On Thursday 25 April, celebrations took place all over Portugal to mark the 45th anniversary of the day the hated Estado Novo dictatorship was felled. In Lisbon, around 20,000 people marched in the annual parade of workers’ and youth organisations, while thousands more lined the pavements of Avenida da Liberdade to join in the festivities. We publish here a report of the event by our Portuguese comrades, along with the text of pamphlet they produced for the occasion. You can find more detailed analyses of the revolution here and here.
The Communist Party youth and PCP-dominated CGTP were out in force, accompanied by all manner of smaller blocks, from antifascists, to a group calling for 1 percent of the national budget to fund the arts and cultural initiatives.
Impressively radical slogans rang out from megaphones, calling for “a new April” and a continuation of the revolutionary struggle, along with crowd favourite “25th April forever, fascism nevermore!” Meanwhile, Zeca Afonso’s song ‘Grandola Vila Morena’ – which famously acted as the radio signal to launch the revolution – played periodically, alternating with the CGTP anthem.
The lack of enthusiasm with which the rank-and-file of the parade joined in the slogans and songs of Portugal’s great revolutionary traditions illustrates how the leadership of the Portuguese left has reduced these traditions to an annual routine. The PCP’s championing of the Carnation Revolution stands in stark contrast to the party leadership’s de-escalation of numerous strikes against poor working conditions over the last three years – indeed, its outright hostility to strikes it does not control.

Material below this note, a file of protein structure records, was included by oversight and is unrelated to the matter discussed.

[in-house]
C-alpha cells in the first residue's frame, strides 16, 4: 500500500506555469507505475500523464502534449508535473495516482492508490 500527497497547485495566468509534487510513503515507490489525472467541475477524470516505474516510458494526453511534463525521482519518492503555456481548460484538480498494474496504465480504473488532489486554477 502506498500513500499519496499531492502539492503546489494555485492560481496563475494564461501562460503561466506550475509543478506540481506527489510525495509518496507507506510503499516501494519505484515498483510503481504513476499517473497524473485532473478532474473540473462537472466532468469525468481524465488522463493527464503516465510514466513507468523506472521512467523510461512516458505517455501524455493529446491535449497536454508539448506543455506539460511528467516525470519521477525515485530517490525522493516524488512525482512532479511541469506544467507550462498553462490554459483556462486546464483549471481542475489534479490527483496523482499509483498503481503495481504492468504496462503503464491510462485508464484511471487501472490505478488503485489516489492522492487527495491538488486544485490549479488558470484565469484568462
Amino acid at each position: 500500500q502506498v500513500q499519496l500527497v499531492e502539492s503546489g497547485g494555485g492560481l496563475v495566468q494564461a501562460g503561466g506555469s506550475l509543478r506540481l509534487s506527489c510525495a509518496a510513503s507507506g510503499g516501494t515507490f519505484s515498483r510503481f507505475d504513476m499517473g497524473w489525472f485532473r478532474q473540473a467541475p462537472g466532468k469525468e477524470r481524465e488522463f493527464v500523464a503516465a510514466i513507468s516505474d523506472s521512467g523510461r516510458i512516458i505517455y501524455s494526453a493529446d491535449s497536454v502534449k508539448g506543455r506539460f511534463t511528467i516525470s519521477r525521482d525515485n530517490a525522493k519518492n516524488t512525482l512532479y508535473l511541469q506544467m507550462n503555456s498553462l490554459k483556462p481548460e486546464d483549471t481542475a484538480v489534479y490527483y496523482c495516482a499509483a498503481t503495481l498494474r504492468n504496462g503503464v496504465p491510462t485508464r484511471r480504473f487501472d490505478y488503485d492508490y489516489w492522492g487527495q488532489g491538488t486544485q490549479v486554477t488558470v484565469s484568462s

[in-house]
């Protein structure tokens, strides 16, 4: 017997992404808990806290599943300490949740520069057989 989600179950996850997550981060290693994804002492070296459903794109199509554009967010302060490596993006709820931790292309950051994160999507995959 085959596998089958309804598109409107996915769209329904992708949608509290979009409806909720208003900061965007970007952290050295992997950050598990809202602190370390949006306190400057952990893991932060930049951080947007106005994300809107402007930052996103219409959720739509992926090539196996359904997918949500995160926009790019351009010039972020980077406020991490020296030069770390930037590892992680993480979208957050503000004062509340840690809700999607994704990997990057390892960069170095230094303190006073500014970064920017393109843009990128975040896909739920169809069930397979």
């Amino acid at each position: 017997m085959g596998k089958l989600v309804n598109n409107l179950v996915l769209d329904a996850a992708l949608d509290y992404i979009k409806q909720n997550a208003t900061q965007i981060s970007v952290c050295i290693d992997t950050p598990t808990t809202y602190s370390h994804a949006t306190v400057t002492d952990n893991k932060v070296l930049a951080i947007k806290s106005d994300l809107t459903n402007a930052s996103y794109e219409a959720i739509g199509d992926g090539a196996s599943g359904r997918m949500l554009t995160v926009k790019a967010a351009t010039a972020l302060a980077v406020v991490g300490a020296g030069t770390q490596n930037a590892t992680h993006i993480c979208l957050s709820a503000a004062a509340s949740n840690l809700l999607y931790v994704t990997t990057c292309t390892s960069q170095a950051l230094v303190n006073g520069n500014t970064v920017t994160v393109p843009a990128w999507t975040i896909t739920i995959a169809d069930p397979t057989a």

A call for revolutionary struggle to continue rings hollow when the willingness of the Portuguese class to fight the counter-reforms still being imposed on them is cut across by the leadership of the very party making this call. And it is outright contradicted when the minimal gains which have been won – such as free school textbooks for certain (but not all) years of study – are used to justify the PCP’s inactivity on the streets and parliamentary manoeuvres with the governing Partido Socialista.
The PS’ own youth block on the parade was characteristically small, with placards calling for more student halls of residence at universities. This demand for temporary student housing is dwarfed by the PS government’s overall neglect of education funding, which has led to multiple waves of strikes among high school teachers and higher education workers over the past twelve months, and their role in deepening the housing crisis disproportionately affecting Portuguese youth. There was barely any sign of Bloco de Esquerda at the celebration – further evidence that the party leadership has effectively dissolved its active base as it prepares an alliance with the PS in the general elections later this year.
On the other hand, the union of the National Republican Guard, a branch of the police with military status, had a sizeable block in the parade. The irony of this police force, whose headquarters had served as the last refuge of the Caetano dictatorship, marching directly in front of an antifascist block, only months after the Lisbon police waged war on a black ghetto in the city’s suburbs, reflects the extent to which the 25th April event has been diluted.